Between Worlds pp 113-135 | Cite as

Pan Rituals of Ancient Greece Revisited



Caves have always inspired human imagination and Ancient Greece was no exception. This chapter focuses on the rituals performed in sacred caves in worship of Pan and the Nymphs. Their worship, described vividly in the Dyskolos of Menander, required corporeal effort to access the sanctuary, for sacrifice, preparation and the communal consumption of food and drink by the participants, as well as the performance of ritual dances, probably accompanied by chanting and music. This chapter considers not only how the visual and aural qualities of these places inspired ancient thought, but how they stimulated or deprived human senses and made individuals believe that they were the abodes of sacred spirits. Pan and the Nymphs have special connections to sound and resonance, and there appears to be a reciprocal connection between ritual performances and the sonic qualities of grottos. Yet most archaeological research in caves of Pan and the Nymphs has focused on the visual characteristics of the sites and makes no reference to their aural qualities. This chapter suggests that acoustic survey should be reinforced at these sites, to gain an understanding of whether or not sound was a determining factor in their recognition as sacred places appropriate to this cult.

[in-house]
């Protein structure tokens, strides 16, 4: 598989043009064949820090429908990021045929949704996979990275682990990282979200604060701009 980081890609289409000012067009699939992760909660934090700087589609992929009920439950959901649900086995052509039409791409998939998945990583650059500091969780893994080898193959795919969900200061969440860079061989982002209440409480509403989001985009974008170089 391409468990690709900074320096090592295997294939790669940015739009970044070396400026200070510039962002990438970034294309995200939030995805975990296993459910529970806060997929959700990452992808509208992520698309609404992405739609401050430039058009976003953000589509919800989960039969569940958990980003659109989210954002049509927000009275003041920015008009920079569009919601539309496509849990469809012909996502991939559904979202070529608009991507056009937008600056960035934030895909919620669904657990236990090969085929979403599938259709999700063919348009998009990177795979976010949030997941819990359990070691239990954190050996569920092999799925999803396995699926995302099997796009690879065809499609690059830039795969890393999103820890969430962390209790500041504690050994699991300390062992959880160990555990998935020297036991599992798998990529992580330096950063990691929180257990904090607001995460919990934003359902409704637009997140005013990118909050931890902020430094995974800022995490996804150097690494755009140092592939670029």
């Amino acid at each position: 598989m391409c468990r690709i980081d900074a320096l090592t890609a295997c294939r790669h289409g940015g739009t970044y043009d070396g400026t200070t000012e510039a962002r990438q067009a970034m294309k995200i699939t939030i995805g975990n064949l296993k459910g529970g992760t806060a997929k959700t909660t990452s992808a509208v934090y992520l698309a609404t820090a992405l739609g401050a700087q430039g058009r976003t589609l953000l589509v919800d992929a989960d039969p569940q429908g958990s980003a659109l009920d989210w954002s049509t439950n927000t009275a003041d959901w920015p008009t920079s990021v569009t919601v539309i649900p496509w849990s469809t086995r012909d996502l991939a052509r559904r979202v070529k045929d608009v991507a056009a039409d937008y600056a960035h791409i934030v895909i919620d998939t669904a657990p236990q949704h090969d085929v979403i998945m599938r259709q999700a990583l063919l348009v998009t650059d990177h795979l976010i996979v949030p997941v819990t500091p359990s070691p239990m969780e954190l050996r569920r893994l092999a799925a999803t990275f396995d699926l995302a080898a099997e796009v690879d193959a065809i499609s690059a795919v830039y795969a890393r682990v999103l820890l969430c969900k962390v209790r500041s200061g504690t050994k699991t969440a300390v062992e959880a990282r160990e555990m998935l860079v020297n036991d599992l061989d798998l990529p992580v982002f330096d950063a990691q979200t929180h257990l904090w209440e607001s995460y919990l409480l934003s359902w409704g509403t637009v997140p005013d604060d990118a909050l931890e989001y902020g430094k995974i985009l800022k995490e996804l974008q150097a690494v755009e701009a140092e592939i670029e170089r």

Pan Cave sanctuary Archaeology of the senses Archaeoacoustics 


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Authors and Affiliations

  1. 1.Department of Ancient History and ArchaeologyNational Kapodistrian University of AthensAthensGreece

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